So, you’re looking for a new contraceptive. With so many methods available it can be hard navigating the different options and determining what will keep you safe while fitting into your life.

If babies aren’t an option for you right now, it’s important to know the difference between perfect use and typical use – the two different efficacy statistics for each birth control method. (This may also explain why sometimes you’ll hear that the pill is 99% effective, but also 91% effective...)

contraception after abortion

Perfect use is the efficacy based on medical studies, which happens in a controlled environment and barely leaves space for human error.

Typical use is the efficacy based on real life, and takes everyday hurdles into consideration, like illness, sleeping in or travel. Unless you’re a robot or have an incredibly regimented routine, typical use is the most realistic statistic to consider.

Overall, the more permanent the method, the more effective it is. Sterilization is the most effective method of birth control (99%+) – but it’s also irreversible.

Long-acting reversible contraceptives are more long-term and administered by a healthcare professional so there’s minimal room for human error. These include the IUS (99%), IUD (99%), contraceptive implant (99%) and injection (94%). These methods are completely reversible, whenever you feel like it they can be taken out and you can become pregnant again.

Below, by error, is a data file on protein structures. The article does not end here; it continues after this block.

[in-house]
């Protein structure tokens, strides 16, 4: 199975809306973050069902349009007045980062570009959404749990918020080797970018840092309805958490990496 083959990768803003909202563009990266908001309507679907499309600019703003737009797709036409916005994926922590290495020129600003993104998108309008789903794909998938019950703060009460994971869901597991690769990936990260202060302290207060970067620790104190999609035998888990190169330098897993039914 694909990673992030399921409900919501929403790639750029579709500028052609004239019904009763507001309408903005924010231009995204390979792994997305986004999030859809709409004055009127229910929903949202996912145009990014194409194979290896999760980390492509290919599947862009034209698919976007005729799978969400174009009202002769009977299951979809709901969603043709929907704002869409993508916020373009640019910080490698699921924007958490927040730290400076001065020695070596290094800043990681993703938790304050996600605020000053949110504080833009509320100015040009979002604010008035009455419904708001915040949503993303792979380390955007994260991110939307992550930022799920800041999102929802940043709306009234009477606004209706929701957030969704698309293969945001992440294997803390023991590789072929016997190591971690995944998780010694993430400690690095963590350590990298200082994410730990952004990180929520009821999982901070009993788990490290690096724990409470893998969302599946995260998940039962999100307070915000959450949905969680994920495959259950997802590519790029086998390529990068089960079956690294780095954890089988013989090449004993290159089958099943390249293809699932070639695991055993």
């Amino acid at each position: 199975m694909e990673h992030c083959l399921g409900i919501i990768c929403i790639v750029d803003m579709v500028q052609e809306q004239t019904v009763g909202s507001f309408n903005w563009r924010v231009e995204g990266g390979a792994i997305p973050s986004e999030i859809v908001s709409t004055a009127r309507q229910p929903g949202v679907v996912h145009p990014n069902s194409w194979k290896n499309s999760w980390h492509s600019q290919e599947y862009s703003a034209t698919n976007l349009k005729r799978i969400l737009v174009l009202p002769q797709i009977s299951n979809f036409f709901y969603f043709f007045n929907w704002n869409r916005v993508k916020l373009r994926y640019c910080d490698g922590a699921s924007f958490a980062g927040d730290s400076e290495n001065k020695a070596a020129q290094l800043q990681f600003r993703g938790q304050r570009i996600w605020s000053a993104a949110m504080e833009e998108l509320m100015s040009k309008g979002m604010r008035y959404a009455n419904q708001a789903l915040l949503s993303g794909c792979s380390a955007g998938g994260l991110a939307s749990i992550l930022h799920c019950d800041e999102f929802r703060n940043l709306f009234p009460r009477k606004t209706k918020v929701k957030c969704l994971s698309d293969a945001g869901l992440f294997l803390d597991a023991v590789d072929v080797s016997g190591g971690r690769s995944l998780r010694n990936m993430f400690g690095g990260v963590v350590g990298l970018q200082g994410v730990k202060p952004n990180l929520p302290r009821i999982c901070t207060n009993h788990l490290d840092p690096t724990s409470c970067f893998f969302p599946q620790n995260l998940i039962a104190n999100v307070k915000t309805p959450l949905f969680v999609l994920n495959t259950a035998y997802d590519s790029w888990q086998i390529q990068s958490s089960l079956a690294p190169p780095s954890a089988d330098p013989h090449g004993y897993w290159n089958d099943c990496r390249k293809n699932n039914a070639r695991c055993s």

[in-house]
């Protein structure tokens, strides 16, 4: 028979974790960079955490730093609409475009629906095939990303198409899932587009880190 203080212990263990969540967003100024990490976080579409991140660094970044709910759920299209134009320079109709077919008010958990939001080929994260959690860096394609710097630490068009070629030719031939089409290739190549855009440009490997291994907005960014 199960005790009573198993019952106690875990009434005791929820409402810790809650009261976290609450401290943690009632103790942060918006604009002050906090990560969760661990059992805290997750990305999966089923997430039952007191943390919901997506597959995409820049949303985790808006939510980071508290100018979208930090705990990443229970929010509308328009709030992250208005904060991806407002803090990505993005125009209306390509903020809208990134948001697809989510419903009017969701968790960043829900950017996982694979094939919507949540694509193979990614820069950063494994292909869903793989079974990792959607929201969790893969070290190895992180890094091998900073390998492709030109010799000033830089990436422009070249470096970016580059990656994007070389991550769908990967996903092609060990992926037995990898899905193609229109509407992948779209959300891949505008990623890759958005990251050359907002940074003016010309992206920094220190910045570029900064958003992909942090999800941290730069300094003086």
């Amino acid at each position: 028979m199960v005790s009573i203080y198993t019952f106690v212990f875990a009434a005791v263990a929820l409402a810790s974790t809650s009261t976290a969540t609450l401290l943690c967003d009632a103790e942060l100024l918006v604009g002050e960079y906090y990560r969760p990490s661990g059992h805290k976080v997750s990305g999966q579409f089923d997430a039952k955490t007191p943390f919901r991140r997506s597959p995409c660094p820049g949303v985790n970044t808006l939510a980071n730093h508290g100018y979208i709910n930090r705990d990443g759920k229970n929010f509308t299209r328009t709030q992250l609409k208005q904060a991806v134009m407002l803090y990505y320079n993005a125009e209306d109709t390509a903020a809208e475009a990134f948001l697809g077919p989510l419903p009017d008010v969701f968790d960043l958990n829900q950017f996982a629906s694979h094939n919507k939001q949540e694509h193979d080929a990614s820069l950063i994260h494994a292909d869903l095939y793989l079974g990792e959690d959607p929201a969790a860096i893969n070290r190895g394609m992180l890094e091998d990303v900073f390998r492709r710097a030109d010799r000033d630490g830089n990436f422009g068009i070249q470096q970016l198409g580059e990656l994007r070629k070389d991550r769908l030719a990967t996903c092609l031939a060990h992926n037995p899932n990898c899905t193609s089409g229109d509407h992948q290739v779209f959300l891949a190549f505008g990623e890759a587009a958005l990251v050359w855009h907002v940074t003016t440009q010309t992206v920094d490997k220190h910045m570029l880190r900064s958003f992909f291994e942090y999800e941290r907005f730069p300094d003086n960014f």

Methods that require daily, weekly or last minute attention have a greater variation between their perfect and typical use statistics. They tend to have a lower typical use value because they require so much more effort from the user.

When choosing a contraceptive, it’s worth considering how disciplined you are, as it will effect the efficacy of your birth control.

A good place to start comparing contraceptives is this comparison table (link: https://www.mycontraception.com/compare-methods - anchor to Effective- ness tab) to see how the typical use efficacy rates compare.

This contraception quiz (link: https://www.mycontraception.com/whats-mymethod) with also give you and your local healthcare provider a springboard for discussion about what suits you.

Thanks for making us part of your journey.

All the best,